Women, Guerrillas, and Love was first published in 1996. Minnesota Archive Editions uses digital technology to make long-unavailable books once again accessible, and are published unaltered from the original University of Minnesota Press editions.
How can literature show us what went awry in the process of liberation, and in the construction of a different, better world? Ileana Rodriguez pursues this question through a reading of "politically committed" literature—texts produced within the context of Latin American guerrilla movements. Che Guevara's diary, testimonios by Omar Cabezas and Tomás Borge, novels and short stories by Sergio Ramírez and Arturo Arias: These are among the works Rodriguez examines.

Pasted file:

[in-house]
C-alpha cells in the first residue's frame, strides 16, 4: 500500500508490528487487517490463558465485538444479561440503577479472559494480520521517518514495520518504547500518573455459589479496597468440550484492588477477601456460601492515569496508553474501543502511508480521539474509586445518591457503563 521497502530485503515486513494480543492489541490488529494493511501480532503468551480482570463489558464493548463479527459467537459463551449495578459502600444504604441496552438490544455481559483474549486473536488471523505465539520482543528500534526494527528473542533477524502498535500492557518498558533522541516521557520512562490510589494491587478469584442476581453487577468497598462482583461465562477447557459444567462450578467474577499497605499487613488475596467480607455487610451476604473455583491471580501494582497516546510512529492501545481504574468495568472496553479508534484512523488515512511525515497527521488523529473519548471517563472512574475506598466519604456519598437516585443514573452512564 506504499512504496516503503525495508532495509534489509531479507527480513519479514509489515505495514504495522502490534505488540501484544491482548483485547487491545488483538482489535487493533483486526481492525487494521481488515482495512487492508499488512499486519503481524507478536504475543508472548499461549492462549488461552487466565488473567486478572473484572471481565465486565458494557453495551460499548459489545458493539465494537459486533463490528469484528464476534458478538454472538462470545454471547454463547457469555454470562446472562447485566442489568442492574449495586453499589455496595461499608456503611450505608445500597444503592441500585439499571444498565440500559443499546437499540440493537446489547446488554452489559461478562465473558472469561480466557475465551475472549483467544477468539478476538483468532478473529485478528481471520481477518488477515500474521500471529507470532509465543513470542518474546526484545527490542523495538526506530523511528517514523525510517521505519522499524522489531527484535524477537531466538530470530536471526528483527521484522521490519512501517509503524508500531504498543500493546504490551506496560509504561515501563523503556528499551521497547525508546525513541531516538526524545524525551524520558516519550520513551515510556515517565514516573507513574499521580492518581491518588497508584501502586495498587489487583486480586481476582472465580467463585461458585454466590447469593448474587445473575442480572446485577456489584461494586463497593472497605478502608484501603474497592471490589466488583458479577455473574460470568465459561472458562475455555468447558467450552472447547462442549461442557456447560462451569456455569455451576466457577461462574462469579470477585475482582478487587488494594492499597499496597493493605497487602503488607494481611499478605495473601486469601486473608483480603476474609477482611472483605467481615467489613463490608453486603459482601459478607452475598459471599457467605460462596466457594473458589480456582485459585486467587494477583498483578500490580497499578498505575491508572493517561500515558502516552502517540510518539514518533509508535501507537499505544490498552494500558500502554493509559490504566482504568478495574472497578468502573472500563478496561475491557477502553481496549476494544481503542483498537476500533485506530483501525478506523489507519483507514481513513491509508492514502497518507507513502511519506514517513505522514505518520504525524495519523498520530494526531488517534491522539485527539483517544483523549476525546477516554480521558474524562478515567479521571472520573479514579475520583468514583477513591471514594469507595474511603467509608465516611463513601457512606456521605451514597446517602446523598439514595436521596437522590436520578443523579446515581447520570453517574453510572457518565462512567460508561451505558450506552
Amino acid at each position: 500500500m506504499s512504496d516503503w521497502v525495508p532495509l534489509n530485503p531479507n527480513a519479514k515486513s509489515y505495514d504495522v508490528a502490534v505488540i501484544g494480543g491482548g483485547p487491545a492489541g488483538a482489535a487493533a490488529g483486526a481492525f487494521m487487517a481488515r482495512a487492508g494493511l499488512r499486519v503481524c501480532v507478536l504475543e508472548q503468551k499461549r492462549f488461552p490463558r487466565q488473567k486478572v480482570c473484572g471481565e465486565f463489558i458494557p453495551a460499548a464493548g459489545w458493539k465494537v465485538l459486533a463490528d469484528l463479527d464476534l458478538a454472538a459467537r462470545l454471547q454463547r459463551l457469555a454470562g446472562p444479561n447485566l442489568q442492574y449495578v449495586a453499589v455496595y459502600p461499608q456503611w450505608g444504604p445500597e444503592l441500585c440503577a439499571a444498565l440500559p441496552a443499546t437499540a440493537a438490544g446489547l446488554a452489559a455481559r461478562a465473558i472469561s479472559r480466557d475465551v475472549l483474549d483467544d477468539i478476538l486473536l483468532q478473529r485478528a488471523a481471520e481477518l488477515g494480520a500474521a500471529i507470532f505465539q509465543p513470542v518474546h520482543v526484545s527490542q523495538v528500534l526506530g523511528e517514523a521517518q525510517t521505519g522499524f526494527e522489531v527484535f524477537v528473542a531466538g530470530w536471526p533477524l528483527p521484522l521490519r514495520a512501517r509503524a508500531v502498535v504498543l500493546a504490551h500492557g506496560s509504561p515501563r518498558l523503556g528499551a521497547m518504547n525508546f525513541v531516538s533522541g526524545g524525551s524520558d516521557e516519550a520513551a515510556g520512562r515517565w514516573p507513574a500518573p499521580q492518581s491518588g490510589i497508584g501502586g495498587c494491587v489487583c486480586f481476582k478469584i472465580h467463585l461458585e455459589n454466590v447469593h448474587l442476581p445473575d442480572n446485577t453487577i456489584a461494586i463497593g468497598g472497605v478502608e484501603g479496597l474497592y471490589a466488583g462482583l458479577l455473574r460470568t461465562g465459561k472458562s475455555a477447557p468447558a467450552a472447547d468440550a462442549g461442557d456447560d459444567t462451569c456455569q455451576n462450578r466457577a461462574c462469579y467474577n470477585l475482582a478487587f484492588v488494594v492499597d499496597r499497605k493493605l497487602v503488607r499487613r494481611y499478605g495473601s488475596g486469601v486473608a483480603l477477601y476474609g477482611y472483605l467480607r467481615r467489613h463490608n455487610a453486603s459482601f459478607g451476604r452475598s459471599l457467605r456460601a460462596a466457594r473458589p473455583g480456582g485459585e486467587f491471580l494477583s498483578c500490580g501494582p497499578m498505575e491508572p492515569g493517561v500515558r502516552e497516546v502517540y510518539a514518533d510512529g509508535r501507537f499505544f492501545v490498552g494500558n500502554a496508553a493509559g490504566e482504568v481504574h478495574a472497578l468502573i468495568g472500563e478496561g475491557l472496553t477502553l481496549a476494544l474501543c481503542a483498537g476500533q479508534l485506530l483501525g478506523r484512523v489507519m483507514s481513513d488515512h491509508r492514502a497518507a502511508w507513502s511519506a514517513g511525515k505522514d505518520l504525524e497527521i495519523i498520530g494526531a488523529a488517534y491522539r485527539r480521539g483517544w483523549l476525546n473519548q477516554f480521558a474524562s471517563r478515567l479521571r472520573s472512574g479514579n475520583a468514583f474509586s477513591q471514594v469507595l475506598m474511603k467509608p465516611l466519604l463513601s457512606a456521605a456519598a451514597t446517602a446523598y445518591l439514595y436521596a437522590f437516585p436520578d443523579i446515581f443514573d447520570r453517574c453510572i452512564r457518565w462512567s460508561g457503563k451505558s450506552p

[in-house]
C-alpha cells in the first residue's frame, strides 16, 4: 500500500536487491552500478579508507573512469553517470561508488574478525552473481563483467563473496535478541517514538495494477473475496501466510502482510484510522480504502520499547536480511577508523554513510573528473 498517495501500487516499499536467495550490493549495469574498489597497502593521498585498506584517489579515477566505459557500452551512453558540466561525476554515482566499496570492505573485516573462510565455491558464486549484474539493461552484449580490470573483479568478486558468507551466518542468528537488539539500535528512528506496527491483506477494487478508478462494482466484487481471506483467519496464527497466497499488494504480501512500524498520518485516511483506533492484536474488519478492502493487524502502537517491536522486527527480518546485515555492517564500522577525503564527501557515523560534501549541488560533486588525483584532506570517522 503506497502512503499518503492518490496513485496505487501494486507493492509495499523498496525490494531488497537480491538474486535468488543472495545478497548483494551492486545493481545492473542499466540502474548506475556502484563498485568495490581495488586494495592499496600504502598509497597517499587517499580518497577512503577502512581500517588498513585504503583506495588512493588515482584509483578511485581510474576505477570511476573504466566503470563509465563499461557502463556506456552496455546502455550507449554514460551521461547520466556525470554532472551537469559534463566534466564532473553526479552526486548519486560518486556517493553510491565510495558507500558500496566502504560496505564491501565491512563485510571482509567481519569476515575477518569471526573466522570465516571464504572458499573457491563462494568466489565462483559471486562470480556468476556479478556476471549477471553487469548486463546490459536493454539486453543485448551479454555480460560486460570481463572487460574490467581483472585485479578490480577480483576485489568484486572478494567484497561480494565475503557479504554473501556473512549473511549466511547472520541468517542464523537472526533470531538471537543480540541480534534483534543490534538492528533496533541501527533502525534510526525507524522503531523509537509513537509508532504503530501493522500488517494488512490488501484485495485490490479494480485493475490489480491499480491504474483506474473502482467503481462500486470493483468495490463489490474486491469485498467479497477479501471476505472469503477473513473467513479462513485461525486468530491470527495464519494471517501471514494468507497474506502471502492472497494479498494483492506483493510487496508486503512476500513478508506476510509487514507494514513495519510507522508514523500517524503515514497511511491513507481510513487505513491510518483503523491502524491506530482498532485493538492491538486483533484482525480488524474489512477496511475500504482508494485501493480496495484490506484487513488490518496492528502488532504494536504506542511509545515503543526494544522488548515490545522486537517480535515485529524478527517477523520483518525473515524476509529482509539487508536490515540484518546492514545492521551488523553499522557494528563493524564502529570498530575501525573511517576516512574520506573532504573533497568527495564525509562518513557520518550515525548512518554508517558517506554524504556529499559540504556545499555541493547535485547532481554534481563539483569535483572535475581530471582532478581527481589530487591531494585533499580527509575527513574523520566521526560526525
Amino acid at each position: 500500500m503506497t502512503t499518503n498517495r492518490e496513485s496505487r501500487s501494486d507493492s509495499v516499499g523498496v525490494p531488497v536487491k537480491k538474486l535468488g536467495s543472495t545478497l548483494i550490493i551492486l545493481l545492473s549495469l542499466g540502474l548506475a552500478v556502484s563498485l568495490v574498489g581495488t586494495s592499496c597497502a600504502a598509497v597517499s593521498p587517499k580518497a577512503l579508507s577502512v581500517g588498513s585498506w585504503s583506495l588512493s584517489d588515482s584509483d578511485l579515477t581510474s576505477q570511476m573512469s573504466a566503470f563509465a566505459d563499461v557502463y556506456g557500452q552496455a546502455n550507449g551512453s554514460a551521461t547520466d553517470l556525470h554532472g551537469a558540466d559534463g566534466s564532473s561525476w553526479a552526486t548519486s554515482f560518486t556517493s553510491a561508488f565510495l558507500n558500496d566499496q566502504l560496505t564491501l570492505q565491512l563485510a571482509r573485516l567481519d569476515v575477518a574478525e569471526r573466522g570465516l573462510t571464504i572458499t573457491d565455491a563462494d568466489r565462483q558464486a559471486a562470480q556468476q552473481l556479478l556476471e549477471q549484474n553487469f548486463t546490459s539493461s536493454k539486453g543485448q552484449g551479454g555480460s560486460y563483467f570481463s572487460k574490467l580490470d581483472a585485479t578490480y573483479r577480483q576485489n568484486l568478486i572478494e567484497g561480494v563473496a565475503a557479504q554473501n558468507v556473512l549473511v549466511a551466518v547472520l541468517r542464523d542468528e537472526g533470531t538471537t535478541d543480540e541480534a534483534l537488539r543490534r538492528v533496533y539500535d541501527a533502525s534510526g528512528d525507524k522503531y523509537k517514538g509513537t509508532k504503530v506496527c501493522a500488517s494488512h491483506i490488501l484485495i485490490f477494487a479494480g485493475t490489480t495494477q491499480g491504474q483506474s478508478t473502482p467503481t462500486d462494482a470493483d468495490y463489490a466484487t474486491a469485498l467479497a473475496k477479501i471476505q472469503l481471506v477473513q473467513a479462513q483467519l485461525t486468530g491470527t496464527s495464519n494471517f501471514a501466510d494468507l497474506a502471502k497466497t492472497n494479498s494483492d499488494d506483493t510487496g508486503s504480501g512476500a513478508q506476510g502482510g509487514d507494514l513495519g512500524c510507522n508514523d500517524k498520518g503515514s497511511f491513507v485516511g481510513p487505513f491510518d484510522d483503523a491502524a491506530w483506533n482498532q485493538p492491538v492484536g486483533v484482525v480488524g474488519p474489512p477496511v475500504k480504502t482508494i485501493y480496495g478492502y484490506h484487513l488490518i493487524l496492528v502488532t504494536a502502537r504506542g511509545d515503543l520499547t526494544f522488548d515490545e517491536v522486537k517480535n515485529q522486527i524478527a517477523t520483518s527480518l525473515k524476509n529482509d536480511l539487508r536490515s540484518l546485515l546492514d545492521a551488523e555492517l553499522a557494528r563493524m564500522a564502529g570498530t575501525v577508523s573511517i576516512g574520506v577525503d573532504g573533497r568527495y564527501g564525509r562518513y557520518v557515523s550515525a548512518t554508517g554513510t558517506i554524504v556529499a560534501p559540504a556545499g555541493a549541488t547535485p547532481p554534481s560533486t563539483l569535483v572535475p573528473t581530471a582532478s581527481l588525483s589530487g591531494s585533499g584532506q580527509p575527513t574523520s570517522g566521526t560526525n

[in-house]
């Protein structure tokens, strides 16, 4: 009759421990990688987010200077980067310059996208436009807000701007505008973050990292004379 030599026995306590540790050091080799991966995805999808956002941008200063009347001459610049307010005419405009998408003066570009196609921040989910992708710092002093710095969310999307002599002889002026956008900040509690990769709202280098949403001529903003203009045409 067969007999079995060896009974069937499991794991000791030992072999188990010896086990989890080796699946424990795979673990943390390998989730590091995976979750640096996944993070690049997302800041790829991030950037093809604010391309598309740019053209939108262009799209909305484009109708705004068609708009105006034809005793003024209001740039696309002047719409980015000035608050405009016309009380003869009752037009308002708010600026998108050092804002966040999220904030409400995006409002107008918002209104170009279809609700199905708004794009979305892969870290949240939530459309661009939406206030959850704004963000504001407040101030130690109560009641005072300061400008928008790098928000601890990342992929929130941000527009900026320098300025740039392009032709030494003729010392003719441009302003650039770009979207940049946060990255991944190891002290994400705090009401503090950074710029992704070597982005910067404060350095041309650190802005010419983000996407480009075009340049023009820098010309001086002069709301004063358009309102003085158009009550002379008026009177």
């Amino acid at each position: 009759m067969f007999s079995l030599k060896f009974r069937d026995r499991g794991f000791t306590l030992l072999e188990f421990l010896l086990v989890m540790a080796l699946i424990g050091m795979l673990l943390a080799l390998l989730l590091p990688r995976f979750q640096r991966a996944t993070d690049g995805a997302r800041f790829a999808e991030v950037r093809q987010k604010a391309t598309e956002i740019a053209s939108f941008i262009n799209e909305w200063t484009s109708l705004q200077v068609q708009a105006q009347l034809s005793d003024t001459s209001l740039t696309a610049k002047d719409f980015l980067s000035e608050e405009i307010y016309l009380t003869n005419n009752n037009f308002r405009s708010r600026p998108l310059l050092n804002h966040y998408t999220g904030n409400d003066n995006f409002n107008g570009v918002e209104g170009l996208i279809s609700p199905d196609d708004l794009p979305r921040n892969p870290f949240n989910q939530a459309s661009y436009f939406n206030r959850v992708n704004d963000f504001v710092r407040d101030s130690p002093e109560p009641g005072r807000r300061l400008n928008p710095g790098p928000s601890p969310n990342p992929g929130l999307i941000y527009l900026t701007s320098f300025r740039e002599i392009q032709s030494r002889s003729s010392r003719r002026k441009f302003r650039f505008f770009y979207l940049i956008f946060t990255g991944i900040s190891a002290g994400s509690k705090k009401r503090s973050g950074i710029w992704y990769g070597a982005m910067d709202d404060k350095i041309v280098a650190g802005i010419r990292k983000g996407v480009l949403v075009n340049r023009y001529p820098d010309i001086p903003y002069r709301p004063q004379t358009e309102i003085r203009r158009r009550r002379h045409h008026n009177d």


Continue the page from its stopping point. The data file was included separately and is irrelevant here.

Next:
Rodriguez seeks to pinpoint the relationship between the collective and woman, and between woman and the nation-state. Women, Guerrillas, and Love challenges current assumptions about the relationship of gender and sexuality to writing and state building during revolutionary moments. Employing several theoretical paradigms—Marxism, feminism, deconstruction—these readings take into account the "implosion" of socialist or socialist-like societies responding to the expansion of positivistic cultures. The book participates in the debate over the subjugation of insolvent nationstates to the mandates of the market, and the consequent substitution of economic master narratives for historical ones.